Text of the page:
Breathtaking! The diver holds his breath underwater for 24 MINUTES and 33 SECONDS to set a new world record

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Breathtaking! The diver holds his breath underwater for 24 MINUTES and 33 SECONDS to set a new world record

  • Budimir Buda Šobat, 54, held his breath underwater for 24 minutes and 33 seconds
  • His attempt broke his own previous world record time by more than two minutes
  • He performed his world record attempt in a swimming pool in the city of Sisak
  • He hopes his record will help raise money for earthquake victims in the area

A Croatian daredevil broke his own world record by holding his breath underwater after being underwater for almost half an hour.

Budimir Buda Šobat, 54, already held the Guinness World Record, but this weekend broke his own record by setting a new time of 24 minutes and 33 seconds.

Šobat took place in a swimming pool in the city of Sisak and was under the supervision of doctors, reporters and supporters as he completed his record attempt.

To prepare, Šobat hyperventilated in the minutes leading up to the record attempt on pure oxygen, increasing the oxygen supply in his body.

Croatian daredevil Budimir Buda Šobat, 54, (pictured) broke his own world record by holding his breath underwater after being underwater for 24 minutes and 33 seconds.

Croatian daredevil Budimir Buda Šobat, 54, (pictured) broke his own world record by holding his breath underwater after being underwater for 24 minutes and 33 seconds.

Šobat took place in a swimming pool in the city of Sisak and was supervised by doctors, reporters and supporters as he completed his record attempt

Šobat took place in a swimming pool in the city of Sisak and was supervised by doctors, reporters and supporters as he completed his record attempt

Šobat took place in a swimming pool in the city of Sisak and was supervised by doctors, reporters and supporters as he completed his record attempt

The former bodybuilder turned his focus to static diving, becoming one of the world’s top 10 divers before setting his old record of 24 minutes and 11 seconds underwater.

Now, however, with years of training and conditioning behind him, Šobat has trained his body to pump oxygenated blood more slowly throughout his body, especially his brain.

His training has also prepared him for involuntary muscle spasms that occur underwater for about 18 minutes due to lack of oxygen.

To deal with this, he views the spasms as a coping mechanism to help him stay conscious below the surface of the water.

To prepare himself, Šobat hyperventilated in the minutes leading up to the record attempt on pure oxygen, increasing the oxygen supply in his body.

To prepare himself, Šobat hyperventilated in the minutes leading up to the record attempt on pure oxygen, increasing the oxygen supply in his body.

To prepare himself, Šobat hyperventilated in the minutes leading up to the record attempt on pure oxygen, increasing the oxygen supply in his body.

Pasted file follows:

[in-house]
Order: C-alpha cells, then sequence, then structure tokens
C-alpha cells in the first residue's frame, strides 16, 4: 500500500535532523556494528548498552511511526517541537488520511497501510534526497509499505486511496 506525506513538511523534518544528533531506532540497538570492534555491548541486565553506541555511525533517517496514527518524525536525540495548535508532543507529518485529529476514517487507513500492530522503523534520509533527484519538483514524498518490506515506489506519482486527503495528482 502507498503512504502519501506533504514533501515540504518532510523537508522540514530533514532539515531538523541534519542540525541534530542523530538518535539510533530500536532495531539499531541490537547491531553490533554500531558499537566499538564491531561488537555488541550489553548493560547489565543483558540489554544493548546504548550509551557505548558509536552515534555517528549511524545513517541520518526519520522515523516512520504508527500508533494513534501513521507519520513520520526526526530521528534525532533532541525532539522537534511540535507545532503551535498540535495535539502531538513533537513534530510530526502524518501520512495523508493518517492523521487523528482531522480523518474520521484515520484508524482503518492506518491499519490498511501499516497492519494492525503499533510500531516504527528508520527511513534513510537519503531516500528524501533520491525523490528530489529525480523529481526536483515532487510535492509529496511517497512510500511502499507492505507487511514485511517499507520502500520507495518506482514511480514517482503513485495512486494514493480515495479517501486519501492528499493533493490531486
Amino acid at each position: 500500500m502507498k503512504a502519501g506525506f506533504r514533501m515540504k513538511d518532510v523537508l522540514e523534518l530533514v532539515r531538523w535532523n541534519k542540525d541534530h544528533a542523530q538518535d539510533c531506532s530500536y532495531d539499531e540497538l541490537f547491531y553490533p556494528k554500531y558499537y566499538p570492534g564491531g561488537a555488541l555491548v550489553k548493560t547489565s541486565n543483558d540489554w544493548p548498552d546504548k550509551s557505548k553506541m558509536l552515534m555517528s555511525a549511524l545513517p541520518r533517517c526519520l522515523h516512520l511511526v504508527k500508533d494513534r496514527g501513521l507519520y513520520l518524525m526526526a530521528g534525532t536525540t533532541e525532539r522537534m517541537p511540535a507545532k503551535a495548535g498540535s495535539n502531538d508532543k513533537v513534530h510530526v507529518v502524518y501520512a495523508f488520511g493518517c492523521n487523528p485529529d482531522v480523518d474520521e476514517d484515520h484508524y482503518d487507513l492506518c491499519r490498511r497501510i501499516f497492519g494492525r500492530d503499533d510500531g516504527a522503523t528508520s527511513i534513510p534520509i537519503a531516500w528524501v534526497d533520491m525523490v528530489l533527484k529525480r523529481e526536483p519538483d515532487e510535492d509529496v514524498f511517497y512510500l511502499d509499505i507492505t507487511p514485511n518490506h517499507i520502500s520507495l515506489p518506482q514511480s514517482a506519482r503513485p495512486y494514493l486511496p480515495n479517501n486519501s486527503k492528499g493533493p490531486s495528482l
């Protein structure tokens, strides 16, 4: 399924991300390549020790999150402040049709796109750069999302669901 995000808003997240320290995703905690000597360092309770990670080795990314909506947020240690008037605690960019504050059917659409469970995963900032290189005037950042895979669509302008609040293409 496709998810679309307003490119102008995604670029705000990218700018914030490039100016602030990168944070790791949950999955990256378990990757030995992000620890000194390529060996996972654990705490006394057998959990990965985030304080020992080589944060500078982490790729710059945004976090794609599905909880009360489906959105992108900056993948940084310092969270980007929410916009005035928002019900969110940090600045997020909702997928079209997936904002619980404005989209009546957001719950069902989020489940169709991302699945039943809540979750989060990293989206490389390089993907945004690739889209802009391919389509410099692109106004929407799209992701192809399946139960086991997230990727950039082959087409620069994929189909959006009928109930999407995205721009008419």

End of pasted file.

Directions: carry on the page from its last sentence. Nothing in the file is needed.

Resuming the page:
Now, however, with years of training and conditioning behind him, Šobat has trained his body to pump oxygenated blood more slowly throughout his body, especially his brain.

Now, however, with years of training and conditioning behind him, Šobat has trained his body to pump oxygenated blood more slowly throughout his body, especially his brain.

Now, however, with years of training and conditioning behind him, Šobat has trained his body to pump oxygenated blood more slowly throughout his body, especially his brain.

Thanks to the minute-long inhalation of pure oxygen prior to his attempt, Šobat was able to hold his breath more than double the current world record time for static apnea, not involving the supplemental oxygen.

Despite the dangers of the world record, Šobat said he was inspired to break his own record by his daughter Saša, 20, who suffers from cerebral palsy, autism and epilepsy.

Šobat’s record attempt was also carried out in hopes of raising money for the area, which was devastated by an earthquake in December, and for the affected children.

In particular, he hopes to be able to rebuild the Chamber of Miracles of the Association of Persons with Disabilities of the province of Sisak-Moslavina, the site of which was destroyed by the earthquake.

Speaking of his attempt, Morning reported Šobat said, “I’m going to dive guided by the logic of getting involved, as best I can, to embellish and help the efforts of everyone there.”

The former bodybuilder turned his focus to static diving, becoming one of the world's top 10 divers before setting his old record of 24 minutes and 11 seconds underwater.

The former bodybuilder turned his attention to static diving, becoming one of the world's top 10 divers before setting his old record of 24 minutes and 11 seconds underwater.

The former bodybuilder turned his focus to static diving, becoming one of the world’s top 10 divers before setting his old record of 24 minutes and 11 seconds underwater.

Šobat's record attempt was also carried out in hopes of raising money for the area, which was devastated by an earthquake in December, and for the affected children.

Šobat's record attempt was also carried out in hopes of raising money for the area, which was devastated by an earthquake in December, and for the affected children.

Šobat’s record attempt was also carried out in hopes of raising money for the area, which was devastated by an earthquake in December, and for the affected children.

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